Grant was recently featured as one of the stars in the TV show ‘Undercover Billionaire’. He is also famous for his sales seminars and numerous bestselling books, such as, “The 10x Rule”.
Grant had become sick of being on the road for more than 250 days a year, delivering sales training all over the US, Canada and Mexico, with the occasional inter-continental gig.
For over 10 years, traveling through airports had become more and more time-consuming and troublesome. As he got married and had a family, he started using video conferencing to reach his clients, and he tried to avoid traveling as much as he could.
As his real estate empire grew, however, he saw that if he really wanted to expand exponentially, air travel was necessary.
Grant spoke to billionaire friends, those that owned private jets advocated how much easier life was traveling this way, while other billionaire friends reckoned a private jet was a waste of money. Interestingly those against private aviation did not have their own jets.
In 2015 Grant bought an eight year-old pre-owned Gulfstream G200 for USD$8m, and in his first year of operating it, the jet flew 250 hours. He said his jet was like a holiday home: if you own one you’ll use it.
However, a private jet depreciates, so he is always thinking of ways of using his jet to make him money – though he doesn’t charter it out, preferring to keep it exclusively available for his own use.
A typical day would see him fly to multiple locations, take his wife and kids with him and close a number of deals, getting home in time for dinner in Miami. The flexibility of going when he wants, flying into smaller airports closer to his meetings, adds tremendous edge to his business.
Grant also sends his jet out to pick clients up and says this certainly gets people’s attention, increasing the odds of deals going through.
He adds a further layer of leverage, by sharing all the above on video with his millions of Instagram and YouTube followers. The fact Grant shows his fans he has a jet, and how he uses it, encourages more people to invest with his Real Estate company, Cardone Capital.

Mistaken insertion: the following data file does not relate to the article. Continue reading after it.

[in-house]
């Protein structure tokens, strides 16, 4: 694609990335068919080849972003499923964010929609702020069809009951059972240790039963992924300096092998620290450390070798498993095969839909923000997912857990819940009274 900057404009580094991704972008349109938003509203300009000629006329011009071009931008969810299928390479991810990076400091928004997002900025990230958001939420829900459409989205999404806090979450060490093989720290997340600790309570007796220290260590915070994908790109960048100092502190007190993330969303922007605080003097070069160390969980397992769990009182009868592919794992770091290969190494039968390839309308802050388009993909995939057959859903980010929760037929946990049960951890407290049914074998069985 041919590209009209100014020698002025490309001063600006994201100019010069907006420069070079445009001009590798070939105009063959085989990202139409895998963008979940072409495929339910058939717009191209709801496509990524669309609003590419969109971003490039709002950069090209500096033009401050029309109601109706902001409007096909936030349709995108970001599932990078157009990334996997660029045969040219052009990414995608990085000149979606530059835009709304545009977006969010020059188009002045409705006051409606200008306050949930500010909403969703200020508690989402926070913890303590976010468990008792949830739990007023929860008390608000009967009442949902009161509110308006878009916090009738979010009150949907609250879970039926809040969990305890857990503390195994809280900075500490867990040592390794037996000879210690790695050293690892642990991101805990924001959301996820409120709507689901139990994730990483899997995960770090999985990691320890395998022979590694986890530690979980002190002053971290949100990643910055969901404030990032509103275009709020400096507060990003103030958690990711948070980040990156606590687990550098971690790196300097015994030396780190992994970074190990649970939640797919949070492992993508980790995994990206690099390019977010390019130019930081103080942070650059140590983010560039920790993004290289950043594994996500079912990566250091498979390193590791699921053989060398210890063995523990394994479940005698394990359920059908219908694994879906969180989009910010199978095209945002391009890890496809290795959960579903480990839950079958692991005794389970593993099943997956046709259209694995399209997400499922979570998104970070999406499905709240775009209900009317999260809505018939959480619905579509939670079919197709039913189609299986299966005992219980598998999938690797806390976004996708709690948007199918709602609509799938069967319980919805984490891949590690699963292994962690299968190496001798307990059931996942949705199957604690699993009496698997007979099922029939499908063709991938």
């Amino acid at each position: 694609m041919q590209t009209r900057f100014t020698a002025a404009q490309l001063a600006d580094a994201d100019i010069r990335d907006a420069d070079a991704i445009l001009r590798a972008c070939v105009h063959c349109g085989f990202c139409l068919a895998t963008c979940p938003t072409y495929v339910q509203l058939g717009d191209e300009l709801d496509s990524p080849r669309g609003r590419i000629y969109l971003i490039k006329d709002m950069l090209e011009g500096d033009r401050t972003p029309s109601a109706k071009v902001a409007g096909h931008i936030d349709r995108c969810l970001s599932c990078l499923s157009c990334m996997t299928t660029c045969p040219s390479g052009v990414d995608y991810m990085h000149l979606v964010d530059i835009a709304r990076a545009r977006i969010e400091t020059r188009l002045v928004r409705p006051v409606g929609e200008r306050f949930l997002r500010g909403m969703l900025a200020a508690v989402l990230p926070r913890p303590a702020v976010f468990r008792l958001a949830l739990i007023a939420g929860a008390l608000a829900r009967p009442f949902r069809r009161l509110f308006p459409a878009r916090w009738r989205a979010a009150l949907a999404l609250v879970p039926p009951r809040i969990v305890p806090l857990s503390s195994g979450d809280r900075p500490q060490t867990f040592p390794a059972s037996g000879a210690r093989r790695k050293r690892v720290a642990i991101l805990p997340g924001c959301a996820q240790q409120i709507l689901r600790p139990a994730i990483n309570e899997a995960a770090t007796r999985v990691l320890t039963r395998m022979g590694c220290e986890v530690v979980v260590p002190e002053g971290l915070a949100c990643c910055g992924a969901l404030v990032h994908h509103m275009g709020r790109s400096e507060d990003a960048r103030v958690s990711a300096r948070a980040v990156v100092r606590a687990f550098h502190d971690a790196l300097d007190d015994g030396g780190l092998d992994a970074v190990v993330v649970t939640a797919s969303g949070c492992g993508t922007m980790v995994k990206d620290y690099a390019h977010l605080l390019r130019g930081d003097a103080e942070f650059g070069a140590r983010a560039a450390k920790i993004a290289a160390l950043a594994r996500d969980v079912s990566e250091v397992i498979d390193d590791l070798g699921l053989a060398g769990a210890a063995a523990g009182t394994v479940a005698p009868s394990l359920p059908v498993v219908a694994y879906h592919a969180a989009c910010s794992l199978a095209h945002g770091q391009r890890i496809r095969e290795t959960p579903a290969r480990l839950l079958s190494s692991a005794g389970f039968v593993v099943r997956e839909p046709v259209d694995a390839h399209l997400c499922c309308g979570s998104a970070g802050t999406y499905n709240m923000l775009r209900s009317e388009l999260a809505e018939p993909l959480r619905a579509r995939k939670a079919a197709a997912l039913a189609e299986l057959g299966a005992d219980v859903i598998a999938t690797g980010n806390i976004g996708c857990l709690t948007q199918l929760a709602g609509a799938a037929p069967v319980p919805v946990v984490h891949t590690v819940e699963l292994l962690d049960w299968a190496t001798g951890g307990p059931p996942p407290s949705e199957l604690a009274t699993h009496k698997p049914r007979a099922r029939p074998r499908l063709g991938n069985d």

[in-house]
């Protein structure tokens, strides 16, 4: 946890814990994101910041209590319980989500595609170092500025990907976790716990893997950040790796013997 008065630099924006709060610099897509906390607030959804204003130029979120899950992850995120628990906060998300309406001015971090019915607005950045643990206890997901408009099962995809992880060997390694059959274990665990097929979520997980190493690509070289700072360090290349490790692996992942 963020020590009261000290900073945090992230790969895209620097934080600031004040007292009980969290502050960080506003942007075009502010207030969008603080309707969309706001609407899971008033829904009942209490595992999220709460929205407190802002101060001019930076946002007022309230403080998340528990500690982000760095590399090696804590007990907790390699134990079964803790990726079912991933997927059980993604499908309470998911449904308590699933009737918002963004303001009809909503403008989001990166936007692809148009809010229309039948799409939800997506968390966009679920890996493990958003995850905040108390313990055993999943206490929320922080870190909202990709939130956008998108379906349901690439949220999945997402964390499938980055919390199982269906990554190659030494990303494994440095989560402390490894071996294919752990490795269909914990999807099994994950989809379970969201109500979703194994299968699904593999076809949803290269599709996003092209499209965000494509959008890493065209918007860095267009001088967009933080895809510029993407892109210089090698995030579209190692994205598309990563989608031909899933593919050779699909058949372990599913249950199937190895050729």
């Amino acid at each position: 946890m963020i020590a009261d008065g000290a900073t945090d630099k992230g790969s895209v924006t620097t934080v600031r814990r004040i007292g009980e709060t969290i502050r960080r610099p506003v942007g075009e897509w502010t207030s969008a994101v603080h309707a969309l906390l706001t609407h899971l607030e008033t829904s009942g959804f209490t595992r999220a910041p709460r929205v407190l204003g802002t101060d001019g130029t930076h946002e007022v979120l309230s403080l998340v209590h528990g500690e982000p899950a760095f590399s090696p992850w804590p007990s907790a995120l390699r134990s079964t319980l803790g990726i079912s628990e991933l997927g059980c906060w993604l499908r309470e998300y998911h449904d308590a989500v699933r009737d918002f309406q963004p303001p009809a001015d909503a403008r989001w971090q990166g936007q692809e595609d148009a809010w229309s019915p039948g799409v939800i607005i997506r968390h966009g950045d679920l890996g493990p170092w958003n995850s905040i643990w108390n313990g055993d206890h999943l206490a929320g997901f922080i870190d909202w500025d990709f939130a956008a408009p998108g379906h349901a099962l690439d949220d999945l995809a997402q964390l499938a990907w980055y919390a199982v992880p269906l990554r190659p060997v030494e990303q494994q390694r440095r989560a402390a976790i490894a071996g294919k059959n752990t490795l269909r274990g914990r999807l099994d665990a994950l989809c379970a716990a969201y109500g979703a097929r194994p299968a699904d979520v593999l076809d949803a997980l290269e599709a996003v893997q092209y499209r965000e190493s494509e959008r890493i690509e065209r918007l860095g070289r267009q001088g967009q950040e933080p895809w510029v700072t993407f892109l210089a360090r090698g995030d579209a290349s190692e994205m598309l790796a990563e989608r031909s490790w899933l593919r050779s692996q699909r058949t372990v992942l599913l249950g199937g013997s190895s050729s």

Grant defines his private jet as a time machine, and the single best investment he has ever made. In fact in only his second year of bizjet ownership he credited the plane with being the key factor in doubling his business.
Three years ago he traded his Gulfstream G200 in for a longer-range Gulfstream G550, allowing him to start travelling internationally, taking his empire into the billions.
The Innovation Approach to BizAv
The common denominator in these three stories is the ‘innovative approach’ all three entrepreneurs had. They didn’t buy their aircraft after they made the ‘big money’, they used business aircraft as a ‘strategic tool’ to build their empires.
Most people think once someone makes a lot of money, they buy a private jet, making it a ‘luxury item’. Sam Walton, Renzo Rosso, and Grant Cardone clearly used the private jet as a business tool, and consequently built empires in three very different sectors.
To further back this up, the NBAA published some interesting data in its 2014 Fact Book, revealing that business jet travelers generated 245% higher return for their shareholders (dividends plus stock price appreciation) than those traveling by other of transportation.
During the lockdown period many have had time to re-evaluate their lives and how they do business. While some have traveled for leisure, most business meetings have been happening virtually.
As business travel resumes and many realize the scheduled airlines have scrapped many routes, and reduced frequency on others, you are faced with three options:
Option #1 is the cheapest in terms of cost and time, and it’s effective to an extent. But sometimes face-to-face meetings are necessary to get things done.
If you go for Option #2, you will be faced with fewer choices than you had pre-lockdown. The number of airlines has shrunk, and the number of frequencies on certain routes has been reduced.
How About ‘Option #3’?
Knight Frank's Wealth Report 2020 stated the total number of UHNWIs globally is 513,244, with this number predicted to grow over the next 10 years.
According to Business Aviation intelligence company, JETNET iQ, there are 21,985 business jets in the world, and around 18,000 owners. If we divide the number of current UHNWIs worldwide by the number of private jets (18,000/513,244) we see that only 3.5% of them owns a business jet.
With that in mind, I predict one of two things:
So, from a non-linear perspective; after 18 months of using their private jet, most people realize it has created accessibility, at a faster speed, to deals that otherwise would have not been done.
The private jet is the ultimate disruptive business tool, and with supersonic travel and Electric Vertical Take-Off & Landing (eVTOL) flying machines coming to the market in the near future; these innovations will cause even more disruption…